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We recently had some trouble with our production SQL 2008 R2 databases and had to failover to log-shipped warm spares for most of our databases. This morning I found some very odd GUID values scattered throughout our set of databases. For background, we have a main clients database, that holds various information about installed clients, including the master client_guid that is referenced in other tables and other databases. I am seeing that the GUIDs in some of the support dbs have become corrupted with Kanji and Cyrillic characters. For example: In our main client data table, a particular record had a GUID of '4d86854e-d699-4bce-a98b-c34fcc909453', but in the Analytics database that same GUID is showing up as '4d86854e-d699-4bce瞧RĹ(Ɏ-c34fcc909453'.

I have been wracking my brain today trying to figure out how this might have happened. I stumbled upon some information about Unicode compression, and I was wondering if it might be possible for SQL Server to mangle these GUIDs during a database restore.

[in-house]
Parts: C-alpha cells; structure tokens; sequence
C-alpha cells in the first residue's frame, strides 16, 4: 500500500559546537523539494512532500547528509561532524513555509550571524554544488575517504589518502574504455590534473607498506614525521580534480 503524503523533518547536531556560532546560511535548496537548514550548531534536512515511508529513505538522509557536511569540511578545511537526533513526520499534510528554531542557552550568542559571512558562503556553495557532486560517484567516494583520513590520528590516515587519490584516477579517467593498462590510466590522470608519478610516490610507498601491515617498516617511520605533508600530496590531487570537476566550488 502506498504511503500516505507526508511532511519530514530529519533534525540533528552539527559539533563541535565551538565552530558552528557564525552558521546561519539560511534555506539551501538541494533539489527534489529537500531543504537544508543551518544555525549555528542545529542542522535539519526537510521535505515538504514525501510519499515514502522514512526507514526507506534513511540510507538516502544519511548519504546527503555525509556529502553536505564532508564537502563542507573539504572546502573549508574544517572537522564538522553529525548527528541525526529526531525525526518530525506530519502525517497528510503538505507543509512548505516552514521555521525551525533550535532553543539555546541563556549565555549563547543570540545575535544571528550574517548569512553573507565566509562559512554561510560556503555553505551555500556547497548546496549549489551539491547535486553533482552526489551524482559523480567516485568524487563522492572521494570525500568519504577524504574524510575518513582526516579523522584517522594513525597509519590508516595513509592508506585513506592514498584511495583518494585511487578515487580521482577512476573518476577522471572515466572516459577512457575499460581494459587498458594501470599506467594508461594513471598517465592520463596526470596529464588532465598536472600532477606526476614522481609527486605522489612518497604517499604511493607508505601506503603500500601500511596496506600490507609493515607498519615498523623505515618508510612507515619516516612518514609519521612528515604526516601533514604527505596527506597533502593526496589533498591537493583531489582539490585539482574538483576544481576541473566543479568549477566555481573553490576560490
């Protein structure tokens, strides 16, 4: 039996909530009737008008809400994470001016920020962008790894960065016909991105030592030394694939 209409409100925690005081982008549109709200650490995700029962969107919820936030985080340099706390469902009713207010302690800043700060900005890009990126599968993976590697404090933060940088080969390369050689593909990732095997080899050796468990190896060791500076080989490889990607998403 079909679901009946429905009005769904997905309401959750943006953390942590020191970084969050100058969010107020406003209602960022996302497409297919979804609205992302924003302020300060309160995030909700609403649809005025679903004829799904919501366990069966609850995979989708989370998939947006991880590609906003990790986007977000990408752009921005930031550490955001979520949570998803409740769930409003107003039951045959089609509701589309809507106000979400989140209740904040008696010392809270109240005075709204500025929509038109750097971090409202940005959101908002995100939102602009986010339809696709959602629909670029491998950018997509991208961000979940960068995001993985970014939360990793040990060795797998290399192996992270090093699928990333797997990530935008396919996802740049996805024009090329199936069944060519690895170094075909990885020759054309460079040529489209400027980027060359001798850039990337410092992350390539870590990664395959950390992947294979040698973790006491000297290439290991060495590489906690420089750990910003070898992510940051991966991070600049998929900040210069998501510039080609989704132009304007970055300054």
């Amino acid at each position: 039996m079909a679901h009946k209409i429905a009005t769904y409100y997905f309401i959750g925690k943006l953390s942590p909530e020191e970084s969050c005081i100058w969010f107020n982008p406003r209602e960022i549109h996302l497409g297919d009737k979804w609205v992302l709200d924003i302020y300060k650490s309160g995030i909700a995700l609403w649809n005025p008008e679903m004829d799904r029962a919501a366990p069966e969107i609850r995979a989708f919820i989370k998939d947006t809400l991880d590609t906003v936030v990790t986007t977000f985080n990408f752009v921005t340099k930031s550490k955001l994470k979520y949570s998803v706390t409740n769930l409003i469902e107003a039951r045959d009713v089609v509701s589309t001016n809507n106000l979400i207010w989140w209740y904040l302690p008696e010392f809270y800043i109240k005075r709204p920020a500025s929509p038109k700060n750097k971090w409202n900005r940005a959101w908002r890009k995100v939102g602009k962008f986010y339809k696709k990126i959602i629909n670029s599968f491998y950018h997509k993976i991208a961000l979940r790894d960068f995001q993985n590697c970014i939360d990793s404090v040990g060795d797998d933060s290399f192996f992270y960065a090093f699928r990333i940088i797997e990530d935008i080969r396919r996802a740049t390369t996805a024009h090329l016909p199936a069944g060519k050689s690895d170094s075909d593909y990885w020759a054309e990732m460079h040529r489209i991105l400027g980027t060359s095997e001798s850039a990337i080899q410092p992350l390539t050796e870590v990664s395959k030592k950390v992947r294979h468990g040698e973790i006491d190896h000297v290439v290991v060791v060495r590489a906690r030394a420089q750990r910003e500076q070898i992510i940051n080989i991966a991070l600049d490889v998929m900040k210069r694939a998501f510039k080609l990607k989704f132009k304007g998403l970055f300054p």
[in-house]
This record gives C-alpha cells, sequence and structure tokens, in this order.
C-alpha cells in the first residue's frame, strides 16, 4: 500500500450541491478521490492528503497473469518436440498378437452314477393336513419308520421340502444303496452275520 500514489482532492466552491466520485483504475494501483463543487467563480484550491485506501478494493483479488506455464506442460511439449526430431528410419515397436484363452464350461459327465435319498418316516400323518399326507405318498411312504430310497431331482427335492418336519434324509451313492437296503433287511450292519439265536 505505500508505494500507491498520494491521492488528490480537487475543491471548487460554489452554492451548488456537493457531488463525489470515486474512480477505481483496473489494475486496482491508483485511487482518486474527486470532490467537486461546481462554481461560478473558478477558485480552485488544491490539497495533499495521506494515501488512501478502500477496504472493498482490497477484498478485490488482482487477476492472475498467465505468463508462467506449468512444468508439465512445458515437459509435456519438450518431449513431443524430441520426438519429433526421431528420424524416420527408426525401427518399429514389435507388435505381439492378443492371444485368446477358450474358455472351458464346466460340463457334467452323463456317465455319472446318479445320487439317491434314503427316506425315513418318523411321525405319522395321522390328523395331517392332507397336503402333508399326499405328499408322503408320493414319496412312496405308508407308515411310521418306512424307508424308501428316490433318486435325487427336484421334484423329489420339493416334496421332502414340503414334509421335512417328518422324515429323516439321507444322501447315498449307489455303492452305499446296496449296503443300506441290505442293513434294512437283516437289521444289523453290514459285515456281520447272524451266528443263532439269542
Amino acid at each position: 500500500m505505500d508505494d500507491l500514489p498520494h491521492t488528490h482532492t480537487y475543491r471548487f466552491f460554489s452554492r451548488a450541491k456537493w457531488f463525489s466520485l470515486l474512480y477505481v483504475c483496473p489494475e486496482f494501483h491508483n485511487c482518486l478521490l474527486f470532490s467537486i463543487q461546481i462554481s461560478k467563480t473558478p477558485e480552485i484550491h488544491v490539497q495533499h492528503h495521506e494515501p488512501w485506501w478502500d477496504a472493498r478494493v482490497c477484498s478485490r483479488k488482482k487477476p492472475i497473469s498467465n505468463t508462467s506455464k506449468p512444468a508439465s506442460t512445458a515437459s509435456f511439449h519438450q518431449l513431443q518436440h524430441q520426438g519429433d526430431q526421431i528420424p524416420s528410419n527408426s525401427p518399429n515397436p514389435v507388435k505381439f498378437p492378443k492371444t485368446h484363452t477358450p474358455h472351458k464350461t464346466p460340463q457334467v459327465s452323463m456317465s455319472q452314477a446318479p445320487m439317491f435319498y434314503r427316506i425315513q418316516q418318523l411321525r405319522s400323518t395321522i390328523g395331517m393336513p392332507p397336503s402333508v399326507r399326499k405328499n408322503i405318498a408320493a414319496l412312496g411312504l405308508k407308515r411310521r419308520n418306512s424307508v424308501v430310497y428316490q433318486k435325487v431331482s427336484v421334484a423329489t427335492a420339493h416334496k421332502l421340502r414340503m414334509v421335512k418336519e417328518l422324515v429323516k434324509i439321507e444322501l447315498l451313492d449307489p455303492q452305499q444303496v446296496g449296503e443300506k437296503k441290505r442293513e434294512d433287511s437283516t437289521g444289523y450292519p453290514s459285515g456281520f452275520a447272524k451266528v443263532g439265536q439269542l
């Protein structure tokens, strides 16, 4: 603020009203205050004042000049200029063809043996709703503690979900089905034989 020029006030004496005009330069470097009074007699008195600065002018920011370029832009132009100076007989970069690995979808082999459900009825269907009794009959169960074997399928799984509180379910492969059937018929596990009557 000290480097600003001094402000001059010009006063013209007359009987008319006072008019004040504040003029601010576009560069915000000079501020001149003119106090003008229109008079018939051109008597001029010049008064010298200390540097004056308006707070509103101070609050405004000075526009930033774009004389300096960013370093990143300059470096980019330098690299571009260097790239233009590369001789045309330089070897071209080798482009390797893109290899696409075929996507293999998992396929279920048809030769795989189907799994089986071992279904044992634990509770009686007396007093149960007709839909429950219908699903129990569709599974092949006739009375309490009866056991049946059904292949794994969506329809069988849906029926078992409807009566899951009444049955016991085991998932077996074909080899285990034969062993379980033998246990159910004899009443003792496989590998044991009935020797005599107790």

Collation throughout our db system is set to SQL_Latin1_General_CP1_CI_AS.

I'm wondering if anyone has any insight into this problem.

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  • "We recently had some trouble with our production SQL 2008 R2 databases" - what sort of trouble? Disk failures? Oct 12 '10 at 1:03
  • There are a few different things going on at the moment. First, we recently tried to migrate our dbs to a new SAN system. We know the SAN was not configured optimally, but there were no disk failures as far as we can tell. The prod db server was experiencing very erratic performance with cpu thrashing. We failed our production dbs over to our backup servers because our web site and applications had become unresponsive. Oct 12 '10 at 17:20
  • As of this morning, I see that more records in our Analytics database have become "corrupt". Oct 12 '10 at 17:22
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    What datatype are you storing these GUID s as? If uniqueidentifier collation and Unicode should be completely irrelevant. Mar 1 '11 at 23:55

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